Old browser alert!

We have detected you are using a pretty old browser. This website along with other modern websites on the web uses cool features that can't be supported by your browser, not to mention the security vulnerabilities.

If we let you see the website it would look all weird and broken, nobody wants that!

Go on - update your browser!

Sumner House

A house-sitting side by side with suburban developer-built ‘Tescobethan’ neighbours in Beaconsfield set a real challenge – how to make a contemporary house relate to its unprepossessing context?

To add to this, the site faced south, so its main living spaces opened out onto a garden in shade. The site did however face a rather beautiful village green and a Grade II listed church – and the clients were wonderfully enthusiastic and determined to replace their existing house where they had lived for 26 years.

Our design sought to respect the streetscape and building lines, carefully picking up on the scale of the adjoining buildings, but in contemporary form. It takes its material palette from the adjoining properties in the use of red/orange brick (but in European sizes as these have narrower courses than English sized bricks that add a subtle proportional elegance). The windows are given an asymmetric rhythm by use of full-height vent panels in bronze anodised aluminium.

The front facade provides a well-mannered frontage – a kind of mask that conceals a new architecture beyond. A double-height bay window adds an ecclesiastical note (and a slight debt to the English Arts & Crafts) to the otherwise reticent frontage.

The plan is founded on two parallel, wide frontage ‘houses’, one behind the other, linked around a central courtyard that brings light into the otherwise north facing living spaces onto the garden. An entrance hallway runs front to back, with natural light cascading down from a high-level window and roof light opposite a staircase.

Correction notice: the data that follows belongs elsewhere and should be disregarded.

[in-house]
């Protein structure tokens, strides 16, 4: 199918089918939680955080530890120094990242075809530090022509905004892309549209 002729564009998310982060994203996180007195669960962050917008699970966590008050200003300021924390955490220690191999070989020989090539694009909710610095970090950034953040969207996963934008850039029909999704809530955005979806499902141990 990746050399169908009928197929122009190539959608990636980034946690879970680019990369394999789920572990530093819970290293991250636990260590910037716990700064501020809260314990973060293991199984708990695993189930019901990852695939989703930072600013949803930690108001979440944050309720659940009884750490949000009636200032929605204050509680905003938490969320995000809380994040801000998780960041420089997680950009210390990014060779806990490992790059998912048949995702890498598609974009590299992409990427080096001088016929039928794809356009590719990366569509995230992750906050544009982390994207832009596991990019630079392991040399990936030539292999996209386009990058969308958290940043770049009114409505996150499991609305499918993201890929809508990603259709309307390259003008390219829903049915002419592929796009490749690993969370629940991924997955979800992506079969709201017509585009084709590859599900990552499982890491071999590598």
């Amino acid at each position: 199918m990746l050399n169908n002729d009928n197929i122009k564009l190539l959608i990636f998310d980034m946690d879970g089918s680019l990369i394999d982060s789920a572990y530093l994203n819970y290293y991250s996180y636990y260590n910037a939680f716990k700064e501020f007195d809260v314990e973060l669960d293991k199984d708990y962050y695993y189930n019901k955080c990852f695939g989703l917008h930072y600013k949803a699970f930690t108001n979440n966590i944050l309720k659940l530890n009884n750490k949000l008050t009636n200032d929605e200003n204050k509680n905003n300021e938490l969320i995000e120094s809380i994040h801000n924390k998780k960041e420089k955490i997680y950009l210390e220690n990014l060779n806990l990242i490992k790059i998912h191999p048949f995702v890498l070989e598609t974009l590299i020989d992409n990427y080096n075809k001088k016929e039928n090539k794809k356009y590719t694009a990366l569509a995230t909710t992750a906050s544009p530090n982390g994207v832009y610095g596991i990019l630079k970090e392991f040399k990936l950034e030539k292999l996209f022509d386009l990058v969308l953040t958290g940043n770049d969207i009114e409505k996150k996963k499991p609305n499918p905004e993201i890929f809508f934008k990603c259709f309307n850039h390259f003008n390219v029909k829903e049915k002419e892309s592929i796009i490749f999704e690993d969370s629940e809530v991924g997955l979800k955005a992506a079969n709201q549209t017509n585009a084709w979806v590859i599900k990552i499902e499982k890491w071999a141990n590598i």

The front ‘house’ contains reception room, study and bedrooms above, while rear ‘house’ contains an open plan kitchen, a double-height living space that allows south light into the room. A dining space sits to one side and opens onto the courtyard. Above lies a master bedroom suite. The rear façade, unconstrained by context, provides a more abstract design onto the garden.

The house is heated by a heat pump and power is generated from the rear south facing roof mounted, PV panels.

Status Completed (2023)
GIA m2 350 m2
Planning consultant Frederick Adam Ltd
Heritage consultant Foundations Heritage
Structural engineer Built
Landscape architect Muddy Boots
Ecology GS Ecology
Contractor Rosewell Construction
Quantity surveyor Derek Gough Associates
Arboriculturalist Alderwood Consulting
Photography © BrothertonLock
Last project Next project